CIMI - Indianist Missionary Council

Date: Mon, 11 Dec 1995 12:39:09 -0800

Newsletter n. 188


    Violence against rural workers and Indian peoples was the main 
topic addressed in the reports delivered to the seven members of the 
Human Rights Commission of the Organization of American States (OAS) 
on December 4 in Brasilia, during the National Forum Against Violence 
in Rural Areas. The Commission visited Brazil for the first time
at the invitation of president Fernando Henrique Cardoso who, in an 
attempt to promote a good image of his administration, took advantage 
of the opportunity to sign a decree authorizing the payment of a 
compensation to 133 families of missing people killed during the 
military regime, to award the first Human Rights prize to various
personalities and institutions, and to announce the National Human 
Rights Plan.
    When the reports were delivered, the representatives of the 
entities attending the Forum denounced the strong concentration of the 
land in the country, emphasizing that of the 80 million hectares set 
apart for agricultural purposes, 37 million are controlled by 235 
large landowners. According to those entities, the occupation of land
areas, the massacre of rural workers, and accusations of slave labor 
sped up the discussion on the Land Reform in the country. CIMI 
described the situation of Indian peoples in Brazil, stressing the 
rising suicide rate among the Guarani-Kaiowa', the suffering the Deni 
People (which is threatened with extinction), several cases of murder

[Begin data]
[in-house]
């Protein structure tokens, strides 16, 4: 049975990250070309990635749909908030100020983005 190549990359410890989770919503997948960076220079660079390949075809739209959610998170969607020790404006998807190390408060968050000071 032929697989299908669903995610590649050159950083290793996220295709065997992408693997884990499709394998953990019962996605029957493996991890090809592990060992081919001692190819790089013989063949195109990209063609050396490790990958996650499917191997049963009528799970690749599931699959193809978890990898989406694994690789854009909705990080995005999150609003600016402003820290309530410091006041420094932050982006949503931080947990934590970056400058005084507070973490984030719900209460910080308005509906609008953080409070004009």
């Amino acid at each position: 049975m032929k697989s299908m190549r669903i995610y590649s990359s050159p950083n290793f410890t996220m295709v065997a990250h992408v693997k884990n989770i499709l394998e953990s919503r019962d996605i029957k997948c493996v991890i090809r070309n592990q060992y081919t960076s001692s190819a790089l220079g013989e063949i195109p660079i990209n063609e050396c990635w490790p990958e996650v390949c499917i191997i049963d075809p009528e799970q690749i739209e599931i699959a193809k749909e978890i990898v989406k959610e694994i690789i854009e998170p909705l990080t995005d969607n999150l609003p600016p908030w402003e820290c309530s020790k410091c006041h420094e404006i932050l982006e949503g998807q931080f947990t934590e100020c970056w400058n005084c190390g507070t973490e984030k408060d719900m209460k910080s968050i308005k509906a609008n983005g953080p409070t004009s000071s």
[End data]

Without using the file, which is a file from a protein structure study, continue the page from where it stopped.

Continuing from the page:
and rapes which have not been investigated, and the plans to amend 
Decree 22/91, which are being used as an excuse to stop all the 
procedures to demarcate Indian lands in 1995. The denunciations were 
referred to the Commission, which will analyze the cases.

                          THE STATE OF PARA'

    Constant death threats, violence, fear and insecurity may lead the 
Tembe Indians to engage in a direct conflict with about 2 thousand 
families of squatters, farmers and lumbermen who have occupied the 
Alto Rio Guama Area, in the state of Para'. For 16 years, the Indians 
have been waiting for the government to act and have denounced the 
illegal extraction of hardwood and the existence of several marijuana 
plantations belonging to non-Indians inside the Indian area. With any
federal inspection, the Indians began to protect their land, burning
houses and destroying bridges. In July of this year, a rural worker
was wounded in a conflict. Indian leaders are being threatened and
insulted in their own villages.
    After the negotiations that were resumed early in December with
Funai, the Federal Police, Ibama and the Office of the Attorney
General failed, the Tembe issued a note and a signed petition to the
society requesting urgent actions to deal with the invaders, the end
of the theft of hardwood and of marijuana plantations in their area,
the recovery of the destroyed area through reforesting actions, and
the setting up of inspection stations in the Indian area.

                     Brasilia, December 11th, 1995
                     Indianist Missionary Council